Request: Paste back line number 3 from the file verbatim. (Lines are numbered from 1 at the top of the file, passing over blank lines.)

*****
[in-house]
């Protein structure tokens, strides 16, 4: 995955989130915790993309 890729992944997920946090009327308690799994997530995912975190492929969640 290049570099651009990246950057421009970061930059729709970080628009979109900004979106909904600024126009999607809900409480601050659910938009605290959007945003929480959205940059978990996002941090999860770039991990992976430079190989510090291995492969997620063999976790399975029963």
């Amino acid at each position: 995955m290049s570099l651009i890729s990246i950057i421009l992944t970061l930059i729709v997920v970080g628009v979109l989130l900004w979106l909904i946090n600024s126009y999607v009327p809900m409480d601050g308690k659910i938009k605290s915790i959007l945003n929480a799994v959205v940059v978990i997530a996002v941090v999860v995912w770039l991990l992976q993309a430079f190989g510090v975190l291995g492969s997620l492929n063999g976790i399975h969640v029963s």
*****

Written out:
């Amino acid at each position: 995955m290049s570099l651009i890729s990246i950057i421009l992944t970061l930059i729709v997920v970080g628009v979109l989130l900004w979106l909904i946090n600024s126009y999607v009327p809900m409480d601050g308690k659910i938009k605290s915790i959007l945003n929480a799994v959205v940059v978990i997530a996002v941090v999860v995912w770039l991990l992976q993309a430079f190989g510090v975190l291995g492969s997620l492929n063999g976790i399975h969640v029963s």